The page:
“Some pet parents only look at one or two brochures, and I know of at least six different companies from which to choose,” says Dr. Landis-Hanna. “It’s important to do your research.”

4. Use Prescription Flea and Tick Prevention

Dr. Landis-Hanna says she has practiced all over the country, and there is one common misconception she’s heard everywhere. “A lot of individuals use flea and tick prevention as a treatment rather than a prevention,” says Dr. Landis-Hanna.

“Both fleas and ticks carry diseases, and if used as a treatment, your pet may already be exposed. It’s also cheaper as a prevention than waiting until you have a flea infestation and having to clean carpets and other items in your home,” says Dr. Landis-Hanna.

Dr. Arndt also says even if you are not purchasing the preventative from your veterinarian, you should discuss what is best for your pet in your area with your veterinarian. “Some of the over-the-counter flea products do not cover ticks,” says Dr. Arndt.

Also, some products are no longer working well in some areas of the country. “We’ve really moved away from topical treatments as we’re seeing a lot of resistance,” says Dr. Silverman. “We’re working more with oral flea and tick treatments now.”

Dr. Greenstein says that the current thought is that there is no flea or tick “season” now. “With the climate warming all over the world, we recommend prescription flea and tick prevention year round.”

5. Keep Up With Dental Pet Care That’s Vital to Your Pet’s Overall Health

Another overlooked area of pet care is making sure your pet has proper dental care. “I don’t think people appreciate how dental health is linked to overall health of their pet,” says Dr. Greenstein.

Dr. Landis-Hanna says that brushing is the key to keeping your pet’s teeth in good shape. “Just as with people, if your pet eats, their teeth need to be brushed every day; it’s also a great way to bond with your pet.”

She adds that brushing also can help you head off problems before they become too severe. “If you see pink, red or bleeding gums, or discolored or cracked teeth, you can call your veterinarian for a further check.”

The American Veterinary Medical Association says that your pet’s teeth should be checked by your veterinarian at least once a year, and earlier if you see signs of dental problems.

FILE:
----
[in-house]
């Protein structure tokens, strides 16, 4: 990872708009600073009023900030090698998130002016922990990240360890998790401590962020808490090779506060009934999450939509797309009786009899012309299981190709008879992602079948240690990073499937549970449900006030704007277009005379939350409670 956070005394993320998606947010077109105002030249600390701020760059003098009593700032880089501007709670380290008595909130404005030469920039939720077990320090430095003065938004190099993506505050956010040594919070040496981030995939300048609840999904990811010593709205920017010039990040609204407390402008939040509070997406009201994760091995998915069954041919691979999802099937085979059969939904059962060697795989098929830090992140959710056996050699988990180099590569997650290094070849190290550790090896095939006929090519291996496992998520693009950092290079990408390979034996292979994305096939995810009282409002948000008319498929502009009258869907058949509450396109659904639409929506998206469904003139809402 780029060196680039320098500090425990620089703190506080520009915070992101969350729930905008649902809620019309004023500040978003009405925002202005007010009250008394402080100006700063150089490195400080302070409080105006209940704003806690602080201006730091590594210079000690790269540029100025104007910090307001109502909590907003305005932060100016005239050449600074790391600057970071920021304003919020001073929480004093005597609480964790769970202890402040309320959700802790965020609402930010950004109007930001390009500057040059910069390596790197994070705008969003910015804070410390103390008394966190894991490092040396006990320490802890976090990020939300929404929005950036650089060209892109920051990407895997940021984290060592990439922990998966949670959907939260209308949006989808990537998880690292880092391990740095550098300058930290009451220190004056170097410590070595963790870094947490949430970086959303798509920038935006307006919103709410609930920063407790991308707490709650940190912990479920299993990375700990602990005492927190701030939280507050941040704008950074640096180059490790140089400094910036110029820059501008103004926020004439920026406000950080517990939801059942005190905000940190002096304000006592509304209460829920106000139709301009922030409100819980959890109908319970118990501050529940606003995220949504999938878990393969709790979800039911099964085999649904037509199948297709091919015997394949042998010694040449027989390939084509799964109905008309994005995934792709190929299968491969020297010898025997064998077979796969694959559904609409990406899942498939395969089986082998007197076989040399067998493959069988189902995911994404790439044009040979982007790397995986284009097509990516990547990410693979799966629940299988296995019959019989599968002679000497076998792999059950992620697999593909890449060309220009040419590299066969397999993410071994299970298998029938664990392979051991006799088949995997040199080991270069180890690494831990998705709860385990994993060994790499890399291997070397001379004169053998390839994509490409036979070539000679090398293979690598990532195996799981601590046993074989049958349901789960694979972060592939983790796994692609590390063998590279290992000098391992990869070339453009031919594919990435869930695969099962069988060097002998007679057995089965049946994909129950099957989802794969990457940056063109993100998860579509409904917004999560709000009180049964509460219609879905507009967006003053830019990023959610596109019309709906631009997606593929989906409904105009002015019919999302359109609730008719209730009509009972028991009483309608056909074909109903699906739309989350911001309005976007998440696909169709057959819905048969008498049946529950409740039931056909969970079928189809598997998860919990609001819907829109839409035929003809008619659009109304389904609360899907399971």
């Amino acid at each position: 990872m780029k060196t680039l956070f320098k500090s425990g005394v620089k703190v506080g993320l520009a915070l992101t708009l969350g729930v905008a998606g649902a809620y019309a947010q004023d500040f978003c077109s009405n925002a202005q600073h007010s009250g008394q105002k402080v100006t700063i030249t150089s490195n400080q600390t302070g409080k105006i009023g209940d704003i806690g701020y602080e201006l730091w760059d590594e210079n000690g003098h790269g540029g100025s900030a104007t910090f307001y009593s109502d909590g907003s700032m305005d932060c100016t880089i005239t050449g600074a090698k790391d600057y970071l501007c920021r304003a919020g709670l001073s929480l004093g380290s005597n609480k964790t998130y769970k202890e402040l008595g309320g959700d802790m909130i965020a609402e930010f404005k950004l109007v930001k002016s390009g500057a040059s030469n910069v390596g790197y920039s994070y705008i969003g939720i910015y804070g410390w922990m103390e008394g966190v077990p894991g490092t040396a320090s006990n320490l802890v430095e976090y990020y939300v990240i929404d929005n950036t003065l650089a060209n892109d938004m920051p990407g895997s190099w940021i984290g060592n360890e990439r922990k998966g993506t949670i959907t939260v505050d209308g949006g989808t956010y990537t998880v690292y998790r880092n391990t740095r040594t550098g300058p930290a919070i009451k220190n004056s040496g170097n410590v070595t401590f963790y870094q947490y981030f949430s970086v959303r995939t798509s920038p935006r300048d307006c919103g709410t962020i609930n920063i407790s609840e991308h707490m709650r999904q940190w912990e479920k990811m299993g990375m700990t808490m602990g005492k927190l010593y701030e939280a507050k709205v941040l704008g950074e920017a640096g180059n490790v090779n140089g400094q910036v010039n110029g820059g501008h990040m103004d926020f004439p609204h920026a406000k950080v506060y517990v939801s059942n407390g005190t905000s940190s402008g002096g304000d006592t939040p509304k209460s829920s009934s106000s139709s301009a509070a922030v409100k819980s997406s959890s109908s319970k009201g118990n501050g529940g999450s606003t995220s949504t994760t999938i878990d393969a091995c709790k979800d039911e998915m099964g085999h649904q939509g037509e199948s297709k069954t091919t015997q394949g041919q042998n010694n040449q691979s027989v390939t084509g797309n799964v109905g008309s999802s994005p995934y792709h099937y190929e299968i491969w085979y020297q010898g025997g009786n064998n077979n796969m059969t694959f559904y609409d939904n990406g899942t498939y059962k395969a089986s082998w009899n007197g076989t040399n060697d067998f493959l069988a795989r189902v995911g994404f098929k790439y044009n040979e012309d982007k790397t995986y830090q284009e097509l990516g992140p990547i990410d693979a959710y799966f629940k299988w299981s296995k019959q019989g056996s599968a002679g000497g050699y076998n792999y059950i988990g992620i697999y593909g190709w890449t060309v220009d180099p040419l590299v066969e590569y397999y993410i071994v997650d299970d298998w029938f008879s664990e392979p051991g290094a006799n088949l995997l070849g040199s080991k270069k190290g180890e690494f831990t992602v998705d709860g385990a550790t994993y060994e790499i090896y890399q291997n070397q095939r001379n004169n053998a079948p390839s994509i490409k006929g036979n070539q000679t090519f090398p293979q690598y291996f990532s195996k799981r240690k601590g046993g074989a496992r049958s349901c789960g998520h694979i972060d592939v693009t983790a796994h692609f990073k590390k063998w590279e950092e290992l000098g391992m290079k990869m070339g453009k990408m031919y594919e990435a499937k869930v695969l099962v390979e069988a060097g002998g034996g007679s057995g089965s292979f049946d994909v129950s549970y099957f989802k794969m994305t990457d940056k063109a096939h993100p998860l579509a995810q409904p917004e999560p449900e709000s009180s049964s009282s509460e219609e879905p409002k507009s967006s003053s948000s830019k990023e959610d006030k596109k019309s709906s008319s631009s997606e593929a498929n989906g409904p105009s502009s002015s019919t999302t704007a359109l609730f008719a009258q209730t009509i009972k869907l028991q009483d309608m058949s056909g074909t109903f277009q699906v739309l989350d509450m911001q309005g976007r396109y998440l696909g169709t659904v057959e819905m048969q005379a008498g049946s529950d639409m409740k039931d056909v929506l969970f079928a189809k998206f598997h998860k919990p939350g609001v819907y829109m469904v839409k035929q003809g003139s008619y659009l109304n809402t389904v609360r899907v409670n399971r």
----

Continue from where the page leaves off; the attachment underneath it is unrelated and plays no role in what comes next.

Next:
6. Always Stay Current With Prescription Heartworm Prevention

As with flea and tick prevention, heartworm prevention must be used to prevent heartworms. It cannot treat a pet that has already been infected with this potential deadly disease.

It’s also key that you choose a prevention option that best fits your lifestyle. “We recommend it to be given once a month year-round, but we’re seeing some 12 month supplies lasting 16 months,” says Dr. Landis-Hanna. “Pet parents need to make sure they’re using it consistently.”

If you let the heartworm coverage lapse, your vet will require that your pet be screened for heartworms before prescribing more.

Dr. Arndt also advises not to forget giving your cats heartworm prevention. “This is often overlooked in cat care,” says Dr. Arndt. “We recommend it for all outdoor, as well as indoor, cats.”

7. Watch for Signs of Pain and Arthritis

As our pets age, they may get arthritis, just as we do, and some people miss the signs. “Pets don’t exhibit pain as we do and they tend to internalize, which can affect their quality of life,” says Dr. Arndt.

If your pet is becoming withdrawn, has a change in bathroom habits, is limping consistently or doesn’t like being touched in certain areas, Dr. Arndt says it’s important to talk to your veterinarian. They can help you to determine if your pet needs to be on a pain management plan, which can improve their quality of life.

8. Create and Maintain a Strong Bond With Your Pet

“When we talk about the human-animal bond, a lot of times, we hear about the health benefits for humans,” says Dr. Landis-Hanna. “A lot of people overlook the health benefits it has on our pets.”

Dr. Landis-Hanna says that creating a strong bond with your pet by petting her, spending time with her, walking her and playing with her can all greatly enhance socialization skills. These types of activities can also reduce your pet’s stress level.

“It’s the same benefit as you’d expect with spending time with a child; it’s a very symbiotic relationship,” says Dr. Landis-Hanna.